● First, I’d like to salute you for such an impressive portfolio. How was the Bosnian music scene back then?
Thanks, Mena. To be quite honest Bosnian music scene was really great during the war (92-95). We played hard in generator-powered clubs with no heating, water, food, warming frozen fingers on stages in front of hundreds of excited people. We had angry musicians which make for a great metal, rock, alternative, and punk scene. Today, the musical landscape in Bosnia is probably the most miserable and pathetic in Europe. There’s almost no rock music anymore, everyone is tripping on something I would never call music. It’s a disgusting display of a primitive (almost illiterate) mix of folk, pop, and rap. They are trying to imitate the world’s top charts, but watering stolen tunes down to the point of insult to a musically trained ear. No amount of voice processing and expensive production can’t hide it. It’s just bad (laughing)

● You’ve started as a metalhead and later you expanded your styles. Do you think a musician should add variety to his music career to implement other achievements?
It’s a personal thing, but in my case, I was never a “one style” musician. At one point I earned for living my writing songs for children festivals (and won several awards in the process), I was producing other genres and artists and I did many TV jingles, openers, film, and theater scores. Bun in my youth the only thing that stepped up above everything was the fastest, most powerful, and hard sound I could find. And I am still a very faithful Metal fan. Many of my childhood idols are still going strong (like Voivod and Megadeth for instance) and their music always inspired me to try and merge styles and genres. Even Slayer did it on “South of Heaven”…

● Your EPK mentioned that ‘Breathe in Water’ is an Indigo Dying cover song. Can you please explain more?
That’s a strange story. It was when Aleksandra and I were just dating that I heard the tune and instantly liked it. It kinda communicated those feelings you have when you’re in love and since we were in a long-distance relationship, the sad undertone of the song perfectly matched that emotional “state of mind”. I sent her the song and she liked it a lot. So (fast forward) – one day (after we got married) I stumbled upon the song again, a got that idea of covering it. She supported me, even though it’s not her favorite genre. We recorded music and vocals in our little house studio, then mixed and mastered the song at Metro37 Studios in Detroit, with Kevin Sharpe, who produced my music since 2008. It was never meant to be anything more than a reminder, an audible reference to those early days of our relationship, something we did just “because”… But people liked it and started paying attention to it. Of course, I’ve legally registered it with writing credits going to Indigo Dying. Then we did the video, directed by Scott Sprague (one of Detroit’s top fashion/music photographers) and featuring David Dupuie, one of the best drummers I’ve ever worked with. He is in the video holding a religious sign!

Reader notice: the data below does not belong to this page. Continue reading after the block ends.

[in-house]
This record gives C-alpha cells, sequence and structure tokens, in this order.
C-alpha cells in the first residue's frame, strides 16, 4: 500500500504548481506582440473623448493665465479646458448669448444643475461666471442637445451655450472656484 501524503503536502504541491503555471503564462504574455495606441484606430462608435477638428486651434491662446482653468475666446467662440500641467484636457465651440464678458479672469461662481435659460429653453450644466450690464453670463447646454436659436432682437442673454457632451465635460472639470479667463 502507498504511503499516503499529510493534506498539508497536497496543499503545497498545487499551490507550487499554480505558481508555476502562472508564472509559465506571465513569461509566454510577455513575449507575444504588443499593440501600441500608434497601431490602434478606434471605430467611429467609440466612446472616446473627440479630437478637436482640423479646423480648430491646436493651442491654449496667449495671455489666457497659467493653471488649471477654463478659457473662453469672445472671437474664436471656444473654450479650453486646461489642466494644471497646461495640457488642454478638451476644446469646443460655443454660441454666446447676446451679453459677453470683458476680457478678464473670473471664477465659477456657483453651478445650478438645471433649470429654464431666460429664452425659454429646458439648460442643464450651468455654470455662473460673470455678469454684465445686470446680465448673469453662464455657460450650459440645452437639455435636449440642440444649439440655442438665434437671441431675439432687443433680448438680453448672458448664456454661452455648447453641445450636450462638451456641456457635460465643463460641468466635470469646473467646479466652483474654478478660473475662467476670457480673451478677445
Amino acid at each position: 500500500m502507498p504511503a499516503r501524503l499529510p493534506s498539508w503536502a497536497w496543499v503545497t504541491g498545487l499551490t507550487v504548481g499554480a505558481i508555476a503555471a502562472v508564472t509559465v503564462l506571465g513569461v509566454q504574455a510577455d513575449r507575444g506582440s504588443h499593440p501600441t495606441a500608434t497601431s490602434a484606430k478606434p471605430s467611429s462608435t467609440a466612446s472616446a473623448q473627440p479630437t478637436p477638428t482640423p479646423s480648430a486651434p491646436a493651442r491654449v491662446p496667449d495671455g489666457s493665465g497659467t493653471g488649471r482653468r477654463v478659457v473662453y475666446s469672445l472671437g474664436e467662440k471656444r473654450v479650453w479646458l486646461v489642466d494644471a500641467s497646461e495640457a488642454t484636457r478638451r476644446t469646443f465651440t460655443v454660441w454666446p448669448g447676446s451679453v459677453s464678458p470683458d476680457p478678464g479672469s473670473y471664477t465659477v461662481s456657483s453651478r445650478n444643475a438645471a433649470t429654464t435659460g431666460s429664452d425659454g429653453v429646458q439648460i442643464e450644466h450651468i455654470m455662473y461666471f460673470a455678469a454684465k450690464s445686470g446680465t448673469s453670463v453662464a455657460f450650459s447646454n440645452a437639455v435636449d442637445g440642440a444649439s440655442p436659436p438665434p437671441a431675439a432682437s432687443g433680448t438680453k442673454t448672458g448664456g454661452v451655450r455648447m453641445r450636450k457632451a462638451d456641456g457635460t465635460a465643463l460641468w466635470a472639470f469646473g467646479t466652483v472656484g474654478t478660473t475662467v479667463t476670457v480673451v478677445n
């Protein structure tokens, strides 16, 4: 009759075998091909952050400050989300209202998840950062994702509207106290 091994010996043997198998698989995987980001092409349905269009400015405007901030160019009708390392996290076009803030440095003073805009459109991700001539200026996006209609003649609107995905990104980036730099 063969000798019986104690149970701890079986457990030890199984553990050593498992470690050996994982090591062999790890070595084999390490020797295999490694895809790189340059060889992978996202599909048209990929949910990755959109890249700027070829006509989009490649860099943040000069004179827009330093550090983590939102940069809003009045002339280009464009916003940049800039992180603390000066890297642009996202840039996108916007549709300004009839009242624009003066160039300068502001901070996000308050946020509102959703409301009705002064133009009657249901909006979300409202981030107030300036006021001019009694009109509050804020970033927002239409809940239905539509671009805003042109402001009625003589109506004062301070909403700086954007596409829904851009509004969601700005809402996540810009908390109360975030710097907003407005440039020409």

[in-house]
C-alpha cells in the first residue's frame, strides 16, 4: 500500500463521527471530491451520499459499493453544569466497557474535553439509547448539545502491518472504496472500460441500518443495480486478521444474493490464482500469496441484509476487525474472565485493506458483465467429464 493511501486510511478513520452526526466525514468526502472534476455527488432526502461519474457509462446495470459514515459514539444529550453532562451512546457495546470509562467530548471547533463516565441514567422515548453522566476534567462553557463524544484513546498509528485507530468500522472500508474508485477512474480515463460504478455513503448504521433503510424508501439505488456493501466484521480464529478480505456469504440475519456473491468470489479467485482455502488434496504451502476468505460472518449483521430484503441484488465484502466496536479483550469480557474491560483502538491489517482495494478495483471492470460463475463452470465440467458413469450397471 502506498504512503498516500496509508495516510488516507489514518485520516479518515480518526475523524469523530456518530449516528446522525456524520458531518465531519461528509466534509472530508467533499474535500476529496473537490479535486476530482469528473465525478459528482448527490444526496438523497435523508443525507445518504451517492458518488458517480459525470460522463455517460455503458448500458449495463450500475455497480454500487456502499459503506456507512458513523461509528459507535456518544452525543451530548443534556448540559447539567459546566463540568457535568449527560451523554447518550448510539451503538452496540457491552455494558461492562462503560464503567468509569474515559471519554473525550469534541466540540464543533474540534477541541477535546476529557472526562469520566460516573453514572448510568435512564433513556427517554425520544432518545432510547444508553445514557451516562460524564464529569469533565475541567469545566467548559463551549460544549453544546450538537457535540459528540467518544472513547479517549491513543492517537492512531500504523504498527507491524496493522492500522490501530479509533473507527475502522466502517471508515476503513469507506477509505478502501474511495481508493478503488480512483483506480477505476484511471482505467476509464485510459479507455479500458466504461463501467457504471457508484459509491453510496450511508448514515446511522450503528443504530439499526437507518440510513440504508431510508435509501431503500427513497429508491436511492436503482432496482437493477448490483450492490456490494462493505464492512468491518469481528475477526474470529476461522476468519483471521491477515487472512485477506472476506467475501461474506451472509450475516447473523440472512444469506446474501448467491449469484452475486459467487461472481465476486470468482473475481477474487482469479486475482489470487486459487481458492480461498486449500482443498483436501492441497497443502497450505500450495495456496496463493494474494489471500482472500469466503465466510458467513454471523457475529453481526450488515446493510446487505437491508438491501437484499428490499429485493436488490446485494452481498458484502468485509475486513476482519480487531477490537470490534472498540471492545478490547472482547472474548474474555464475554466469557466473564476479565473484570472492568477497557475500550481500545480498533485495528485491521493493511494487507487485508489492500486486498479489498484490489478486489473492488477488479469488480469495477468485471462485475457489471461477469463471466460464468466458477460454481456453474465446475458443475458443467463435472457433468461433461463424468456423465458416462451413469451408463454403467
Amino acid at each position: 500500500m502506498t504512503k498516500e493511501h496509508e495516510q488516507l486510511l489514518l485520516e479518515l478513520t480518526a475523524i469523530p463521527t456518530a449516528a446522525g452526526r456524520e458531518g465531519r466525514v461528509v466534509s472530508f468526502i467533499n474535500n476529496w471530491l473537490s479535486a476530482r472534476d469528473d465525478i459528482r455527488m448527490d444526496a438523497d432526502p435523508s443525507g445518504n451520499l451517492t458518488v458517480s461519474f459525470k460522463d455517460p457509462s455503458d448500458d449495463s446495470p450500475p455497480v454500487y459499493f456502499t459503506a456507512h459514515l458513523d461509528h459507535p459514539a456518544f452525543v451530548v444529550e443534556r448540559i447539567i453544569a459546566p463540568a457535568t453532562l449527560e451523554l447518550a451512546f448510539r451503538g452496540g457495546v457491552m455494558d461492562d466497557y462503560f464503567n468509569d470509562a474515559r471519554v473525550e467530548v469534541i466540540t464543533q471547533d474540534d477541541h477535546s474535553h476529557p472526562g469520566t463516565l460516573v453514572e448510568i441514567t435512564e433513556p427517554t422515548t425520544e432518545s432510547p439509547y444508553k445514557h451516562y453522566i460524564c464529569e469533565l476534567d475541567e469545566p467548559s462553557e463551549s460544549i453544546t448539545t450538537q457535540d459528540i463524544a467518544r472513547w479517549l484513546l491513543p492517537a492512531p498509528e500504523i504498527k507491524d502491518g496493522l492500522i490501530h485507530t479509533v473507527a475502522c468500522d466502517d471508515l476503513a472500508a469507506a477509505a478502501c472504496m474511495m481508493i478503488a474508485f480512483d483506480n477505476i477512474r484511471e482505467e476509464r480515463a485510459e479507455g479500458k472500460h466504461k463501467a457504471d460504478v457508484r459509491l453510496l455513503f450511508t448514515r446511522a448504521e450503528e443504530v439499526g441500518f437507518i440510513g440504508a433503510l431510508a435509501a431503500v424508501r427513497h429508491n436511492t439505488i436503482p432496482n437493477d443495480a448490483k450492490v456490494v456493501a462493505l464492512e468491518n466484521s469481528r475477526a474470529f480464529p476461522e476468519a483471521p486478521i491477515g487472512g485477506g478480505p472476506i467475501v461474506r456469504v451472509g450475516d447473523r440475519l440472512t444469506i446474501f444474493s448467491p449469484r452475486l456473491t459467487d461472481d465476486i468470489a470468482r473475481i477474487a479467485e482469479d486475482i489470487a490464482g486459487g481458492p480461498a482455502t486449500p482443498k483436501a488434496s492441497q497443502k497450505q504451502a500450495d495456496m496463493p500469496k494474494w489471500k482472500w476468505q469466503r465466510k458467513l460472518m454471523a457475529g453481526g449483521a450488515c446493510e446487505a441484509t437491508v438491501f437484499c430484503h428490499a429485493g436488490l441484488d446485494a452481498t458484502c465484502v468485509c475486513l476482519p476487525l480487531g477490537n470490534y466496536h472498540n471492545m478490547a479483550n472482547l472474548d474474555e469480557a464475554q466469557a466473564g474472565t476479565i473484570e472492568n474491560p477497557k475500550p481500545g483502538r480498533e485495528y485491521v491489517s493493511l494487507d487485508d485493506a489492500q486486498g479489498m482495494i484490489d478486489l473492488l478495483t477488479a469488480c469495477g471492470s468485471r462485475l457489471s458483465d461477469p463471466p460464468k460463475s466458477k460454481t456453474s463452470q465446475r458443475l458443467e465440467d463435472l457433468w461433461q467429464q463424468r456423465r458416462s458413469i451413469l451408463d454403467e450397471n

● Other than working with Aleksandra, who else you have collaborated with?
I’ve collaborated with dozens of international musicians throughout the years. I could make a long list of people who were either guest on my projects, or I was collaborating on theirs. The most memorable is definitely my 2 minutes of loud screaming (death metal style) on the song “We all fall down” by Spyderbaby (laughter). It was simply different and fun as hell.

● On your website, I noticed that “AXA” and “INGRAY” were the main stations in your music career. How working with these bands added to your solo career?
Those bands were reflections of who I was back then. Both bands had their moments. AXA won some international festival awards, had dozens of TV appearances, and was leading top charts for months. INGRAY played many hundreds of gigs, from small dive bars to concert stadiums and large theaters, and shared the stage with many popular bands. INGRAY won the title of Hard Rock’s Ambassadors of Rock for Detroit, after beating some 60+ Detroit’s rock and metal bands. We were also featured at Detroit’s Music Awards 2009 as an upcoming act of the year. So both bands were some projects I cared about at those moments, but then I would “evolve” and move onto something more challenging or interesting. I could never just do one thing forever. Everything has an expiration date on it…

● A lot of musicians have to do daily jobs, but it seems that your work as a graphic designer has the same passion for music, am I right?